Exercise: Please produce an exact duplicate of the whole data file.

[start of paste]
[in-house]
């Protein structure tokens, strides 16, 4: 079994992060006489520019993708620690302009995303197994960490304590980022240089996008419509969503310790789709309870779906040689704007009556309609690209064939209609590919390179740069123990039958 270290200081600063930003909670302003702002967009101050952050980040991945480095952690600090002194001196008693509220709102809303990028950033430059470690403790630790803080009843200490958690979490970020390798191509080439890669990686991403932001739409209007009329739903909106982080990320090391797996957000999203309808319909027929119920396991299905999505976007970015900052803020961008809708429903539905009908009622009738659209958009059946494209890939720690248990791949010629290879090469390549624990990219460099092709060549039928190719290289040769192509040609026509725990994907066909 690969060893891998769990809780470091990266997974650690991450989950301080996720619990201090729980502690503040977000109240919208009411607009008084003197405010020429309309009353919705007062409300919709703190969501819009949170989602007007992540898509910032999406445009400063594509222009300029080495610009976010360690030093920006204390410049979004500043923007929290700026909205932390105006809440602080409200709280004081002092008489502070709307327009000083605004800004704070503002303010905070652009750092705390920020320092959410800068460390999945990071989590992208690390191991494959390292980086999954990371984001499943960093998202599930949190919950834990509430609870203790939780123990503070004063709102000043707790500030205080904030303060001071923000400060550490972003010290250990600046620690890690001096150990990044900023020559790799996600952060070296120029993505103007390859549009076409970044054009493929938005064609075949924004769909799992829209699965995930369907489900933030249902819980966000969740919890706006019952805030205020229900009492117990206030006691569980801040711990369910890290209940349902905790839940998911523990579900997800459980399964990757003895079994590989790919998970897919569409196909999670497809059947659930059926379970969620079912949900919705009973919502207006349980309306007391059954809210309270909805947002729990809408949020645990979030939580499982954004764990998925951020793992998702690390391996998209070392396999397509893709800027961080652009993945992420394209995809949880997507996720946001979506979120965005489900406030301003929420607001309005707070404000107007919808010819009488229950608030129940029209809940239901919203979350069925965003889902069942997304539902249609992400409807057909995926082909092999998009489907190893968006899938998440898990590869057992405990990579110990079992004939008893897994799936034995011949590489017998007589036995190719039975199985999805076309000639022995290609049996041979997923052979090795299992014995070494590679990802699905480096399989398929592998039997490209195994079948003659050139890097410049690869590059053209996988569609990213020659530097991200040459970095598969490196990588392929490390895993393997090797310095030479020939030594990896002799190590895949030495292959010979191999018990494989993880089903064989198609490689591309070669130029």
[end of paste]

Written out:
[in-house]
């Protein structure tokens, strides 16, 4: 079994992060006489520019993708620690302009995303197994960490304590980022240089996008419509969503310790789709309870779906040689704007009556309609690209064939209609590919390179740069123990039958 270290200081600063930003909670302003702002967009101050952050980040991945480095952690600090002194001196008693509220709102809303990028950033430059470690403790630790803080009843200490958690979490970020390798191509080439890669990686991403932001739409209007009329739903909106982080990320090391797996957000999203309808319909027929119920396991299905999505976007970015900052803020961008809708429903539905009908009622009738659209958009059946494209890939720690248990791949010629290879090469390549624990990219460099092709060549039928190719290289040769192509040609026509725990994907066909 690969060893891998769990809780470091990266997974650690991450989950301080996720619990201090729980502690503040977000109240919208009411607009008084003197405010020429309309009353919705007062409300919709703190969501819009949170989602007007992540898509910032999406445009400063594509222009300029080495610009976010360690030093920006204390410049979004500043923007929290700026909205932390105006809440602080409200709280004081002092008489502070709307327009000083605004800004704070503002303010905070652009750092705390920020320092959410800068460390999945990071989590992208690390191991494959390292980086999954990371984001499943960093998202599930949190919950834990509430609870203790939780123990503070004063709102000043707790500030205080904030303060001071923000400060550490972003010290250990600046620690890690001096150990990044900023020559790799996600952060070296120029993505103007390859549009076409970044054009493929938005064609075949924004769909799992829209699965995930369907489900933030249902819980966000969740919890706006019952805030205020229900009492117990206030006691569980801040711990369910890290209940349902905790839940998911523990579900997800459980399964990757003895079994590989790919998970897919569409196909999670497809059947659930059926379970969620079912949900919705009973919502207006349980309306007391059954809210309270909805947002729990809408949020645990979030939580499982954004764990998925951020793992998702690390391996998209070392396999397509893709800027961080652009993945992420394209995809949880997507996720946001979506979120965005489900406030301003929420607001309005707070404000107007919808010819009488229950608030129940029209809940239901919203979350069925965003889902069942997304539902249609992400409807057909995926082909092999998009489907190893968006899938998440898990590869057992405990990579110990079992004939008893897994799936034995011949590489017998007589036995190719039975199985999805076309000639022995290609049996041979997923052979090795299992014995070494590679990802699905480096399989398929592998039997490209195994079948003659050139890097410049690869590059053209996988569609990213020659530097991200040459970095598969490196990588392929490390895993393997090797310095030479020939030594990896002799190590895949030495292959010979191999018990494989993880089903064989198609490689591309070669130029």